Blog authored by Polly Adams-Felton, Project Manager at the National CLT Network
The community land trust movement has made great strides over the past decade, but there’s more to be done to diversify the movement and help local CLTs to be truly representative of the areas they serve.
From just 14 CLTs in 2008 this number has grown to over 300. The movement has been propelled thanks to the strength, resilience, ingenuity and tenacity of many remarkable people.
The CLT approach is helping communities to take control of matters that are important to them and impact the day to day lives of residents: housing, pubs, community centres, post offices and many other places and spaces.
A combination of spending cuts and a lack of services and affordable or suitable housing are bringing people together across England and Wales. They are harnessing and sharing their skills and experiences and exercising their collective power to grow and protect the areas they care about.
In lots of cases CLTs have and are forming because the system is failing ordinary people. CLTs have open and democratic structures to ensure they are genuinely community-owned and controlled. But growing a broad membership can be hard. Really hard. Let’s not forget that most CLTs are being run by volunteers.
But it’s worth it. Every community is different. Every person is different. Everyone has skills, knowledge and life experiences that a CLT can benefit and grow from.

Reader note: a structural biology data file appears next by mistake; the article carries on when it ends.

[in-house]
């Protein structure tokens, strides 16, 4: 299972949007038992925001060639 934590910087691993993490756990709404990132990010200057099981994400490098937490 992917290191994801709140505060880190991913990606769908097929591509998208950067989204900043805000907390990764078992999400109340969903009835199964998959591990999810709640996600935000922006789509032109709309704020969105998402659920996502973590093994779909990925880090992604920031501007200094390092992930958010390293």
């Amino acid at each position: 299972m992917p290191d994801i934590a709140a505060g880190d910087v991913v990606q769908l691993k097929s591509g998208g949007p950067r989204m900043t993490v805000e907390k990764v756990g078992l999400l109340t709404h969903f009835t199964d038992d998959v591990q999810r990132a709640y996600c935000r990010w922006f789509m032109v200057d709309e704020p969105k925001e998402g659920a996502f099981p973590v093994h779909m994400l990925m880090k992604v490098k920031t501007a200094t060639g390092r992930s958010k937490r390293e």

That’s why the National CLT Network has launched the Cohesive Communities Fund.
Thanks to funding from M&G Investments and Power to Change we will be providing grant funding to cover capacity and technical advice costs, residential training events and support to help CLTs achieve true representation through their group membership.
At the National CLT Network, we want to see a community led housing movement that promotes, enables and facilitates cohesion between people from different backgrounds and communities in making a neighbourhood and society work for everyone.
To qualify, your CLT must be in an urban area (population over 10,000). The programme is for groups eager to engage local people in order to increase the number of active members and consequently moving their community land trust forward. The fund is open to all eligible groups, but we particularly encourage applicants from women, BAME, disabled and LGBTQ+ candidates.
The deadline for applications is Wednesday 14 August.
There is some way to go in terms of building truly representative membership in groups and more generally, diversify engagement with the sector. However, with the scale of the movement increasing and a now proven appetite from corporate entities for community led development, we are one step closer to achieving this.
Through the Cohesive Communities Fund, we hope groups can continue their endeavours to be entirely inclusive and thus strong, powerful and formidable protectors of their communities.
More details about the Cohesive Communities Fund, including information on how to apply can be found here. If you have any questions about the fund please do get in touch with me.